# What is the difference between 'relative maximum(or minimum)' and 'absolute maximum(or minimum)' in functions?

## The terms and definitions were on our textbook and asked my friend about it but she didn't know too. The topic was functions in a graph in Algebra and I came across those four terms.

Mar 17, 2018

A relative maximum or minimum occurs at turning points on the curve where as the absolute minimum and maximum are the appropriate values over the entire domain of the function.

In other words the absolute minimum and maximum are bounded by the domain of the function.

Example:

Consider the Function:

$y = {x}^{4} - 8 {x}^{3} + 22 {x}^{2} - 24 x$

We can find the relative minima and maxima (turning points) by looking for coordinates where the first derivative vanishes:

$\frac{\mathrm{dy}}{\mathrm{dx}} = 4 {x}^{3} - 24 {x}^{2} + 44 x - 24$

The derivative vanishes when $\frac{\mathrm{dy}}{\mathrm{dx}} = 0$, ie when

$4 {x}^{3} - 24 {x}^{2} + 44 x - 24 = 0$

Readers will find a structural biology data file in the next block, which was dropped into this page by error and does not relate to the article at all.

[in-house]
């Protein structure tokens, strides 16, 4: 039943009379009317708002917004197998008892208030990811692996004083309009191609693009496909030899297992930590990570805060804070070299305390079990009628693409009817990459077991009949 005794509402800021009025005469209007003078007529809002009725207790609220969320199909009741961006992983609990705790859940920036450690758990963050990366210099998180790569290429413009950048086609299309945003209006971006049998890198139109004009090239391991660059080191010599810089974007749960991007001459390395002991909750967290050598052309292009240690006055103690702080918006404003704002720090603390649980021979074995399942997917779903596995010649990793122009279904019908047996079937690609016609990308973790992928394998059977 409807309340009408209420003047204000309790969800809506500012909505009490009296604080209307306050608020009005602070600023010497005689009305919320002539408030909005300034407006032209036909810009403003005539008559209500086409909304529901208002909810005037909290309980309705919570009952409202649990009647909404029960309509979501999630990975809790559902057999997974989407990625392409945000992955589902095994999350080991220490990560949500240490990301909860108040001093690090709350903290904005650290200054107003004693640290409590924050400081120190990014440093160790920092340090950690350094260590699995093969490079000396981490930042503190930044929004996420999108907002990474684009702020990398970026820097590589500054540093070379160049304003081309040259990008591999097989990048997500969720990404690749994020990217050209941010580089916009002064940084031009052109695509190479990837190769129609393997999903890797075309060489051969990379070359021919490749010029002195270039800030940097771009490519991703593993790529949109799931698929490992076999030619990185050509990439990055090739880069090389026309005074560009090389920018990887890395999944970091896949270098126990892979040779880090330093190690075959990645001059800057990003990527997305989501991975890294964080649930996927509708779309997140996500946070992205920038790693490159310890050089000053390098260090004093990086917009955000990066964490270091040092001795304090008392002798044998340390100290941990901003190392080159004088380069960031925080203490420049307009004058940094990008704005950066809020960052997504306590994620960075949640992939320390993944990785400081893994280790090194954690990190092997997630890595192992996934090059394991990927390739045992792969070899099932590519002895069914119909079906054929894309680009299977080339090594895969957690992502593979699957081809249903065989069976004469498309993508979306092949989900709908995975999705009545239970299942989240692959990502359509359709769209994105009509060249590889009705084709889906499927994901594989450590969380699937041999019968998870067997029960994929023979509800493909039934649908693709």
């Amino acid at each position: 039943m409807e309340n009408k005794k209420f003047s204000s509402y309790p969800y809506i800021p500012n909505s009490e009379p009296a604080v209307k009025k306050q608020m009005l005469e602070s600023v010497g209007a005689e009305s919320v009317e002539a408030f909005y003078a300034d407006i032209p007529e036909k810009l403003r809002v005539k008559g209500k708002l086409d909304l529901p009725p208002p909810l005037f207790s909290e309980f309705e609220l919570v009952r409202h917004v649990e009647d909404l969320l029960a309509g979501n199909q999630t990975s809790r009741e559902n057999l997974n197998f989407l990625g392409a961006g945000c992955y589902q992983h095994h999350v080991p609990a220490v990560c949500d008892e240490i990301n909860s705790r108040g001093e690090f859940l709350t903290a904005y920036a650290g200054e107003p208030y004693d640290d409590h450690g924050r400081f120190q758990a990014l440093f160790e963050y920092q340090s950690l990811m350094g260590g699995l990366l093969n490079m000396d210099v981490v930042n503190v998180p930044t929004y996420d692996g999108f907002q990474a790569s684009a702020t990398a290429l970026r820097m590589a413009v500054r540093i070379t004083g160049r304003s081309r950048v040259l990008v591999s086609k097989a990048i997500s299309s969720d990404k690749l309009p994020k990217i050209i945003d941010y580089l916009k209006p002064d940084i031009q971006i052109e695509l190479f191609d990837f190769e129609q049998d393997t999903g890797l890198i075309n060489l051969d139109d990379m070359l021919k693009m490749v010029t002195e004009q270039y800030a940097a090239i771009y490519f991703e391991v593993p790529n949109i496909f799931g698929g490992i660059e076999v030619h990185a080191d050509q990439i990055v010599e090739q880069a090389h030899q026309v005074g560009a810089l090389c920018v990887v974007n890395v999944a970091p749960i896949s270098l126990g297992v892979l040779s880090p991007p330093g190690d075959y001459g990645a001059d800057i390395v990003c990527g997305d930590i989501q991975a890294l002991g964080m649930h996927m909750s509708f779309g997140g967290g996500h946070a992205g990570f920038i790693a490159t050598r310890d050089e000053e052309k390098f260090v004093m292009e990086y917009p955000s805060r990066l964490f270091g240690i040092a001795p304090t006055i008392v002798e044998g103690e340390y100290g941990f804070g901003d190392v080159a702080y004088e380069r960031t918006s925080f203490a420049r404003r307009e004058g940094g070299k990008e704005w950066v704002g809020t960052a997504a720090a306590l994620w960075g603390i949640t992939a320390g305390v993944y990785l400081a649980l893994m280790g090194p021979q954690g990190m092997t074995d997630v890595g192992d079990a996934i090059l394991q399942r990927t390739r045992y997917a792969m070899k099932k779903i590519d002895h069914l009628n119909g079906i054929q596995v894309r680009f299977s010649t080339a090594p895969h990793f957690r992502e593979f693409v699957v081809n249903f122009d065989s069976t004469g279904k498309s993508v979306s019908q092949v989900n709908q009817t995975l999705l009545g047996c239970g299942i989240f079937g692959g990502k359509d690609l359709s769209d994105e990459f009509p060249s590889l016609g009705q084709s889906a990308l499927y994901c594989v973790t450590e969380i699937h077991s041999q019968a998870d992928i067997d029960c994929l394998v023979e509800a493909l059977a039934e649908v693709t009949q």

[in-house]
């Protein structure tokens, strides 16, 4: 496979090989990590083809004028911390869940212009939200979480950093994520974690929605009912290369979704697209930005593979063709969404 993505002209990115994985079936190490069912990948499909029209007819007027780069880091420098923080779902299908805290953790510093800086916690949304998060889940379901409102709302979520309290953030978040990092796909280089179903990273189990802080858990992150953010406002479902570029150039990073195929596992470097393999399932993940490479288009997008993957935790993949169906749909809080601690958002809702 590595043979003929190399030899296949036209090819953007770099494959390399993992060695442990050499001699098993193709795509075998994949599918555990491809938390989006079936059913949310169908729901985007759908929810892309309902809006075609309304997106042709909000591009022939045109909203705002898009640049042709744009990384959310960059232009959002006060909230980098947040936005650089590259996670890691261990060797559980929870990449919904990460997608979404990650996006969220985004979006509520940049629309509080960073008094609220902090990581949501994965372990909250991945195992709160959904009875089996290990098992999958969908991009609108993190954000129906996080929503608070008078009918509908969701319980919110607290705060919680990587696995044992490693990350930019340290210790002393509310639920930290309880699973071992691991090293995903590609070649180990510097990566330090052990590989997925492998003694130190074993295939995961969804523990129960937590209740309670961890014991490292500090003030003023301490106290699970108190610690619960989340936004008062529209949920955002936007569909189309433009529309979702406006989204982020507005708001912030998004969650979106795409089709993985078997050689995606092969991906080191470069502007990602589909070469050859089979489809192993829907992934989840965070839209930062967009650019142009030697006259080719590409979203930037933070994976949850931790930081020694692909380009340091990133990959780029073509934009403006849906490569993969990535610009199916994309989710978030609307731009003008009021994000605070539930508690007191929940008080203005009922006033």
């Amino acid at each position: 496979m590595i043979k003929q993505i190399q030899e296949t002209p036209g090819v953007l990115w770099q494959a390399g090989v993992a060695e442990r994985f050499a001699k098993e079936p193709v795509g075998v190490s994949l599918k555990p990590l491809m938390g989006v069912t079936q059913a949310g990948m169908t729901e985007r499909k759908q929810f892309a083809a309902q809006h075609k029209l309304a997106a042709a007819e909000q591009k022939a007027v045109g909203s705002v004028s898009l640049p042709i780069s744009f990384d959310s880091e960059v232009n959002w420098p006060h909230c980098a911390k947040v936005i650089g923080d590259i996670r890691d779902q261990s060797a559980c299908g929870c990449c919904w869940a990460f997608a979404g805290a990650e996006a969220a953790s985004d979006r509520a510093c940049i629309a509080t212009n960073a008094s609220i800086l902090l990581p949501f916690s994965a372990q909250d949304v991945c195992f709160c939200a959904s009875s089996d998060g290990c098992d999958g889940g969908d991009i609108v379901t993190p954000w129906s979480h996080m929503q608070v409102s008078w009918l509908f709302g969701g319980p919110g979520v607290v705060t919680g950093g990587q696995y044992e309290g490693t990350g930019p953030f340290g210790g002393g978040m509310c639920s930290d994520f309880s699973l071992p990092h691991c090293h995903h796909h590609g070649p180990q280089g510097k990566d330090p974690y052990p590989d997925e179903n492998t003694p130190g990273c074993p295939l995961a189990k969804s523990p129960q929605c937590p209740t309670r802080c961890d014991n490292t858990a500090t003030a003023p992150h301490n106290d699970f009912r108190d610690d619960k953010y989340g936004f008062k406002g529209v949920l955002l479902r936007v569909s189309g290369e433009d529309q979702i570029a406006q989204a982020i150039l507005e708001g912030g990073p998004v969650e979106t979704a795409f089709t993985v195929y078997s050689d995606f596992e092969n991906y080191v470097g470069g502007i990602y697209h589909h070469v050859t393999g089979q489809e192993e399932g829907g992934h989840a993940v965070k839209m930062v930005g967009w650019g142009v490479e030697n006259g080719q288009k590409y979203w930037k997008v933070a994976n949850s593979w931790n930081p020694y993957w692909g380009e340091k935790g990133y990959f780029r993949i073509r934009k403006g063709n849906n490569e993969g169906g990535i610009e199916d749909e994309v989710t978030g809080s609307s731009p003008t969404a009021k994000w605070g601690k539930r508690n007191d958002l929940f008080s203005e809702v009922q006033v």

$\implies {x}^{3} - 6 {x}^{2} + 11 x - 6 = 0$
$\implies \left(x - 1\right) \left(x - 2\right) \left(x - 3\right) = 0$
$\implies x = 1 , 2 , 3$

And to determine the nature of the turning points we consider the second derivative:

$\frac{{d}^{2} y}{{\mathrm{dx}}^{2}} = 12 {x}^{2} - 48 x + 44$
$\left(1 , - 9\right) \implies \frac{{d}^{2} y}{{\mathrm{dx}}^{2}} > 0 \implies \min$
$\left(2 , - 8\right) \implies \frac{{d}^{2} y}{{\mathrm{dx}}^{2}} < 0 \implies \max$
$\left(3 , - 9\right) \implies \frac{{d}^{2} y}{{\mathrm{dx}}^{2}} > 0 \implies \min$

And we can plot the graph to verify our findings
graph{y=x^4-8x^3+22x^2-24x [-3, 6, -11, 5]}

So we have:

• Relative minimum of $- 9$ occuring at $x = 1 , 3$
• Relative maximum of $- 8$ occuring at $x = 2$

Over the entire domain as we approach $x = \pm \infty$ the function increases without bound. Subsequently:

• Absolute minimum is also the local minimum, ie $- 9$
• Absolute maximum is unbounded, ie $\infty$